• the more environments we have, the more the distance between “What gets cooked and what comes to plate”
  • Maintenance of environments
  • Dataset (sample data) related issues

Feature branch

Two features developed in parallel
  • Feature branch has just production + this feature related commits
  • If some other feature got released while this feature is still in development, developer need to rebase with production. Else he won’t be able to merge it to production.
  • Developer is forced to handle how his feature behaves with other newly released features. This is handled at feature branch level itself rather than environment branch
Another example with more environments

Handling conflicts while developing overlapping features

This by itself is a signal that the feature priority is not done right. In a short lived feature branch strategy, why are two related features developed in parallel. Can the second feature be started after the first feature is delivered ? If yes, that’s the best to prioritize related features one after another. Remember these are features that are built in small chucks and get released incrementally. This pushes the team to slice and dice the feature so that it can be released in smaller chunks.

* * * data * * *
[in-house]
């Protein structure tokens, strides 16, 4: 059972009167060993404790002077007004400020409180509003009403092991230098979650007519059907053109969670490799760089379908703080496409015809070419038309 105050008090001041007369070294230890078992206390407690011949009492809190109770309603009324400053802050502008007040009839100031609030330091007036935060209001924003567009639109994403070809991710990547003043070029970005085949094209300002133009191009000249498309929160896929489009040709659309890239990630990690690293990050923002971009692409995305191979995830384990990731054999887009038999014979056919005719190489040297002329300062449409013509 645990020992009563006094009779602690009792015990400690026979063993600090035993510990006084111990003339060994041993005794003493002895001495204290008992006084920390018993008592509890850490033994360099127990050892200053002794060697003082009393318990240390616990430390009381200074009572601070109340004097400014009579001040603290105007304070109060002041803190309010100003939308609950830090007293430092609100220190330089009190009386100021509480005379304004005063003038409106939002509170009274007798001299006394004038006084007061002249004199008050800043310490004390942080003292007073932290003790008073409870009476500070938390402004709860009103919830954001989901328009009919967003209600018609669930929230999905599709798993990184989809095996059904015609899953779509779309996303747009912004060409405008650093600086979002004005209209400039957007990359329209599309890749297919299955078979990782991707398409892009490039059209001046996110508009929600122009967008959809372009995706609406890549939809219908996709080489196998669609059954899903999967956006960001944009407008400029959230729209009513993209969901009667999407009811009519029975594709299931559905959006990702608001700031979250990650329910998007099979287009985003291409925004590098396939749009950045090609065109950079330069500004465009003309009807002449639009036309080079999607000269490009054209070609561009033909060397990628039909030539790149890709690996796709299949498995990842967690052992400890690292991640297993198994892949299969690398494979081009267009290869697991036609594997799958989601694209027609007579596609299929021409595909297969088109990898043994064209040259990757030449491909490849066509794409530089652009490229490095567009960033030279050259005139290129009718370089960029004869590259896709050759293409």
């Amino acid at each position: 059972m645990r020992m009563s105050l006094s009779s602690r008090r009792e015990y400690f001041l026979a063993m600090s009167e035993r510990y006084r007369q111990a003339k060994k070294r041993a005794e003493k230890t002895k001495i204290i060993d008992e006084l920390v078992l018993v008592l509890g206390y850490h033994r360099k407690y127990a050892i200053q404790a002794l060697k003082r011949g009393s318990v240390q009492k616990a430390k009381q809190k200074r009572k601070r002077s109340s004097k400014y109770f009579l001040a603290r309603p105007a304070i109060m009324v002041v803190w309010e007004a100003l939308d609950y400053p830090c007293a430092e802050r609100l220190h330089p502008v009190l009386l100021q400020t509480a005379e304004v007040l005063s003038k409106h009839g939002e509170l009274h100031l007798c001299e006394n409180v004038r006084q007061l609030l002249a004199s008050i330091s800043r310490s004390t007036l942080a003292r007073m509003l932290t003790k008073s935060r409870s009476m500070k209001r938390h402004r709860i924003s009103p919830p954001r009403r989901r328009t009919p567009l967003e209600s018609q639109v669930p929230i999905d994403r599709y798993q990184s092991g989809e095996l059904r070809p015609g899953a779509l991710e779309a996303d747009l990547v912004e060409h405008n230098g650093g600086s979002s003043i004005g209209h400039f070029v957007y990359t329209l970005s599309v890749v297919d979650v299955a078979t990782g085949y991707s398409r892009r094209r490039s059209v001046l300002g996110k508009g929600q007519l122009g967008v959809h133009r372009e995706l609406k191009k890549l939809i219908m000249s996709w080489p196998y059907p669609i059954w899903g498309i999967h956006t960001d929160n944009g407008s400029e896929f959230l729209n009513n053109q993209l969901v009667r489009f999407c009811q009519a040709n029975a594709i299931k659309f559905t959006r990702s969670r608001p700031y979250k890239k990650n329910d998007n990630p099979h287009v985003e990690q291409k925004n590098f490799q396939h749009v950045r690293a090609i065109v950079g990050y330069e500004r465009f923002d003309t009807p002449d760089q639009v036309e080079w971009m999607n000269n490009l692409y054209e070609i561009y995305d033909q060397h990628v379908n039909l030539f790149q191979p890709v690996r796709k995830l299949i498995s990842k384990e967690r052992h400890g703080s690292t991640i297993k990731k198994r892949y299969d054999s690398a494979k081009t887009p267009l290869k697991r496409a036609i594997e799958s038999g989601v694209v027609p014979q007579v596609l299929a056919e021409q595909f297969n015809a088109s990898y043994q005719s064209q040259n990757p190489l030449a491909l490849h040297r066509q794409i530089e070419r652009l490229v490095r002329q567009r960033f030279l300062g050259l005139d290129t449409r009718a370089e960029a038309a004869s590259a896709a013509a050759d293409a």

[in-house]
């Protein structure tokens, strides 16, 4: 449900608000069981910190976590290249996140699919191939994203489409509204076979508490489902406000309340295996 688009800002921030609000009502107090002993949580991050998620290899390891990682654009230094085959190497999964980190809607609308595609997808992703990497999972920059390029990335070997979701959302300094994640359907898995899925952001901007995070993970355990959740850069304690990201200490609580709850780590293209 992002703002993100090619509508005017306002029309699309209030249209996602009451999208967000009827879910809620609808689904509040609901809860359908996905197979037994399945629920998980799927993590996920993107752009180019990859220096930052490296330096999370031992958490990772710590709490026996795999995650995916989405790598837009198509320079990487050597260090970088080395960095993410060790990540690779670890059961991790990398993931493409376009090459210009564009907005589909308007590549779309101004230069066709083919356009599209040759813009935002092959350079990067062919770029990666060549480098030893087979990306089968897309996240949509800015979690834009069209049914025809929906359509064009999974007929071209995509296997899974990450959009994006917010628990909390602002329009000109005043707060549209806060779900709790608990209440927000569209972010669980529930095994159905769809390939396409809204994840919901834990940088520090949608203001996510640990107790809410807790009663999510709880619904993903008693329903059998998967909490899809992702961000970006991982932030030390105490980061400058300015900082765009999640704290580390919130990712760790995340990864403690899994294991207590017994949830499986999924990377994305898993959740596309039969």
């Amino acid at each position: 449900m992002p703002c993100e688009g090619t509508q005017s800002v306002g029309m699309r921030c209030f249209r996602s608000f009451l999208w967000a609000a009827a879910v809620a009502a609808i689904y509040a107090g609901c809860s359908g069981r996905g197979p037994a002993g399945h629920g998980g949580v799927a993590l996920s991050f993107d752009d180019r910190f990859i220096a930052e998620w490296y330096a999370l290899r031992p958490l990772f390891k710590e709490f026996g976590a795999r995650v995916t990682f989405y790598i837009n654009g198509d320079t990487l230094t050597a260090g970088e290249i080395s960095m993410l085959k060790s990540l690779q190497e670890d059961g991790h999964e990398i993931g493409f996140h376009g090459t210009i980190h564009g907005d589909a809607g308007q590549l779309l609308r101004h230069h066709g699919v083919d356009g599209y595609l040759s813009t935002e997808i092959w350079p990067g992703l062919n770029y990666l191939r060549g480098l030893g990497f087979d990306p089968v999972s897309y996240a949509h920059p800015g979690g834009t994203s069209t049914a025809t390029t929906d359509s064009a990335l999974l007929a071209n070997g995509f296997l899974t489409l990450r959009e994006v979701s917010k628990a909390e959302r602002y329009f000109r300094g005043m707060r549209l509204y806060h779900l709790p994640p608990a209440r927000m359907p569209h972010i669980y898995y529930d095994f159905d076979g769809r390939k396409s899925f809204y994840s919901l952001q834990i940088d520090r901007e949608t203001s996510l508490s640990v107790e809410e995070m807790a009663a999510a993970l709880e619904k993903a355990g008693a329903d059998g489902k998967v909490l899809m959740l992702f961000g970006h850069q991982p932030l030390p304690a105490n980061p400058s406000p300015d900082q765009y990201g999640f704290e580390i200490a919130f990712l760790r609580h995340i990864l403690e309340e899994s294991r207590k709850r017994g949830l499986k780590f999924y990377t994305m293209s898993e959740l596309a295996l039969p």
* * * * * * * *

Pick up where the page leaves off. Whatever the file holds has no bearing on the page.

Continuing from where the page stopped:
Let’s say, if it can’t be prioritized later and need to be developed in parallel, it should be handled by over the table discussions, which caused the breakage in qa etc., In this flow, let’s try to do QA for both the features together and release them together.

No more feature promotion to different environment branches

Many teams follow promoting features to different environment branches and finally reach production.

Typical promotion of features

Disadvantages in this approach:

  • feature conflicts arises on environment branches which already has other in development features.
  • It becomes cumbersome to identify which feature is conflicting and who introduced the conflict. Let’s say, feature A, B, C is in QA branch. Some of them may not be stable. Some may got de-prioritized for next release. Some are experimental / research flows. It is time consuming and frustrating for the new feature developer to handle merge conflicts introduced by other team members, of which he has little or no idea.
alternate approach

Instead

  • merge the feature branch to qa
  • complete the testing
  • Don’t merge qa branch to production. Merge the feature branch to prod
  • Forget the concept of qa being a sacred branch. In this case, qa branch is our convenience branch for testing. What we expect to test goes here. Over a period of time, if it contains code which are out of sync with production, force rebase it from production branch